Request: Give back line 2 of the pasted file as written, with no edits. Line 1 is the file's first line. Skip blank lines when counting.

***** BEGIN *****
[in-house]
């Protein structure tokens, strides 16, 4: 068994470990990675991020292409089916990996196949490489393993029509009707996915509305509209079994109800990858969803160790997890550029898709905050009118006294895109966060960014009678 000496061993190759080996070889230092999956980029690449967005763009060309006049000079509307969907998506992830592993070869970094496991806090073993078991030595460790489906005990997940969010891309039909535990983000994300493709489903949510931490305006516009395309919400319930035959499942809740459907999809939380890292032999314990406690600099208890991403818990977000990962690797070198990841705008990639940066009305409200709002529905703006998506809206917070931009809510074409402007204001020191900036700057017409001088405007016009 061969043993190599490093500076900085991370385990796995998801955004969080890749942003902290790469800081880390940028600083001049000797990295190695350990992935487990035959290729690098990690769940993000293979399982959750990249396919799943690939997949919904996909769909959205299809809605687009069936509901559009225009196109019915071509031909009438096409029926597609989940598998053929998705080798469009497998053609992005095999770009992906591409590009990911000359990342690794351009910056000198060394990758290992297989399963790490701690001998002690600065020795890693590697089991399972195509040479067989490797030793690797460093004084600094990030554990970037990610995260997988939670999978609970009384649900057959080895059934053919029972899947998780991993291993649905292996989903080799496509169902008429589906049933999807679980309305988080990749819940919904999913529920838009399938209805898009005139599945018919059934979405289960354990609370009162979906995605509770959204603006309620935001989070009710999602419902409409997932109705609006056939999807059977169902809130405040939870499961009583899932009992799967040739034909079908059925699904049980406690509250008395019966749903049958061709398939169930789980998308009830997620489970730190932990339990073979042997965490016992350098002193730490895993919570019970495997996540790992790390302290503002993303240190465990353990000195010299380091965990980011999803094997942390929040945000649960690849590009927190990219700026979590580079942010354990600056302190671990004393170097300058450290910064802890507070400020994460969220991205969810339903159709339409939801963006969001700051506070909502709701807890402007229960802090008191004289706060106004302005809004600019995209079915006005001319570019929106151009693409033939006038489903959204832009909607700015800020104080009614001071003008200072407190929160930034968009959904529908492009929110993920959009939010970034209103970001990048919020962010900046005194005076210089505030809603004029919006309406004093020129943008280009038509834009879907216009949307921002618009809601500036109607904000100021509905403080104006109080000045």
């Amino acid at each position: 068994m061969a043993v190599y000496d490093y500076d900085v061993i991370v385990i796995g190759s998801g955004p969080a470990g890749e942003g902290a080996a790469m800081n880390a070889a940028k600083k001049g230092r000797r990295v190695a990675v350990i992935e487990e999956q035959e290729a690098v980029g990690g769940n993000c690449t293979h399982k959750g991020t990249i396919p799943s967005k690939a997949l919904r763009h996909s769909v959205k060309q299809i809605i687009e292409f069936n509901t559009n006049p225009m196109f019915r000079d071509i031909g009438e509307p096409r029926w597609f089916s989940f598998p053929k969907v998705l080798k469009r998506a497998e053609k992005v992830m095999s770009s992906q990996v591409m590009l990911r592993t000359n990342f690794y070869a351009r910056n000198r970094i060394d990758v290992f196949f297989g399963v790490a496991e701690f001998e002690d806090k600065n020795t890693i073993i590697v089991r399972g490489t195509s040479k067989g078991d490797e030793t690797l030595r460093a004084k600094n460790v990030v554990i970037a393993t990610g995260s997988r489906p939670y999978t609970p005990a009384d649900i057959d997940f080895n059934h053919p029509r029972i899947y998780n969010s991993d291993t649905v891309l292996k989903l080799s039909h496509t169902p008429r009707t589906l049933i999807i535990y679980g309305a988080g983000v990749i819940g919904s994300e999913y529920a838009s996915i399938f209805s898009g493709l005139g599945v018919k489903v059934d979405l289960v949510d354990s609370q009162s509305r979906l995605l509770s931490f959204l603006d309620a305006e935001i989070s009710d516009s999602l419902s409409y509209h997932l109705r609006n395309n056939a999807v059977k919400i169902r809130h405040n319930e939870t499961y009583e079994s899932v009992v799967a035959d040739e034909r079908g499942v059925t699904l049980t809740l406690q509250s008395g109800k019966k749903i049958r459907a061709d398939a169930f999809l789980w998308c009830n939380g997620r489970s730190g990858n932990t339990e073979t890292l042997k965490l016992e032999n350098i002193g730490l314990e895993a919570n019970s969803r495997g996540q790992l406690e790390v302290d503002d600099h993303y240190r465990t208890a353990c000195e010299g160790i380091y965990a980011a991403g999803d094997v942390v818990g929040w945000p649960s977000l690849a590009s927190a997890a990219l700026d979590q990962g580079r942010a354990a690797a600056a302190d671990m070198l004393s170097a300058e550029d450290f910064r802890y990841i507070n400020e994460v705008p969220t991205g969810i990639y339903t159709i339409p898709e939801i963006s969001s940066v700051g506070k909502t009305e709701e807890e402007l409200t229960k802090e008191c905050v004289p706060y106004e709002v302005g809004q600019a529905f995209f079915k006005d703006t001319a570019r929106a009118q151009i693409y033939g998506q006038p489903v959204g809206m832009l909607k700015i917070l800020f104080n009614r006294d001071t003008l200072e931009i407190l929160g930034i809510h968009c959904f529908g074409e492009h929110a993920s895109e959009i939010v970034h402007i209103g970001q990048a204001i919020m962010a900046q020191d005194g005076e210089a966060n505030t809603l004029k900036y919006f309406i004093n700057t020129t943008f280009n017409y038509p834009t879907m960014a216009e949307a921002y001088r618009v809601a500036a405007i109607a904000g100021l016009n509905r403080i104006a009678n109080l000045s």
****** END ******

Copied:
């Protein structure tokens, strides 16, 4: 068994470990990675991020292409089916990996196949490489393993029509009707996915509305509209079994109800990858969803160790997890550029898709905050009118006294895109966060960014009678 000496061993190759080996070889230092999956980029690449967005763009060309006049000079509307969907998506992830592993070869970094496991806090073993078991030595460790489906005990997940969010891309039909535990983000994300493709489903949510931490305006516009395309919400319930035959499942809740459907999809939380890292032999314990406690600099208890991403818990977000990962690797070198990841705008990639940066009305409200709002529905703006998506809206917070931009809510074409402007204001020191900036700057017409001088405007016009 061969043993190599490093500076900085991370385990796995998801955004969080890749942003902290790469800081880390940028600083001049000797990295190695350990992935487990035959290729690098990690769940993000293979399982959750990249396919799943690939997949919904996909769909959205299809809605687009069936509901559009225009196109019915071509031909009438096409029926597609989940598998053929998705080798469009497998053609992005095999770009992906591409590009990911000359990342690794351009910056000198060394990758290992297989399963790490701690001998002690600065020795890693590697089991399972195509040479067989490797030793690797460093004084600094990030554990970037990610995260997988939670999978609970009384649900057959080895059934053919029972899947998780991993291993649905292996989903080799496509169902008429589906049933999807679980309305988080990749819940919904999913529920838009399938209805898009005139599945018919059934979405289960354990609370009162979906995605509770959204603006309620935001989070009710999602419902409409997932109705609006056939999807059977169902809130405040939870499961009583899932009992799967040739034909079908059925699904049980406690509250008395019966749903049958061709398939169930789980998308009830997620489970730190932990339990073979042997965490016992350098002193730490895993919570019970495997996540790992790390302290503002993303240190465990353990000195010299380091965990980011999803094997942390929040945000649960690849590009927190990219700026979590580079942010354990600056302190671990004393170097300058450290910064802890507070400020994460969220991205969810339903159709339409939801963006969001700051506070909502709701807890402007229960802090008191004289706060106004302005809004600019995209079915006005001319570019929106151009693409033939006038489903959204832009909607700015800020104080009614001071003008200072407190929160930034968009959904529908492009929110993920959009939010970034209103970001990048919020962010900046005194005076210089505030809603004029919006309406004093020129943008280009038509834009879907216009949307921002618009809601500036109607904000100021509905403080104006109080000045």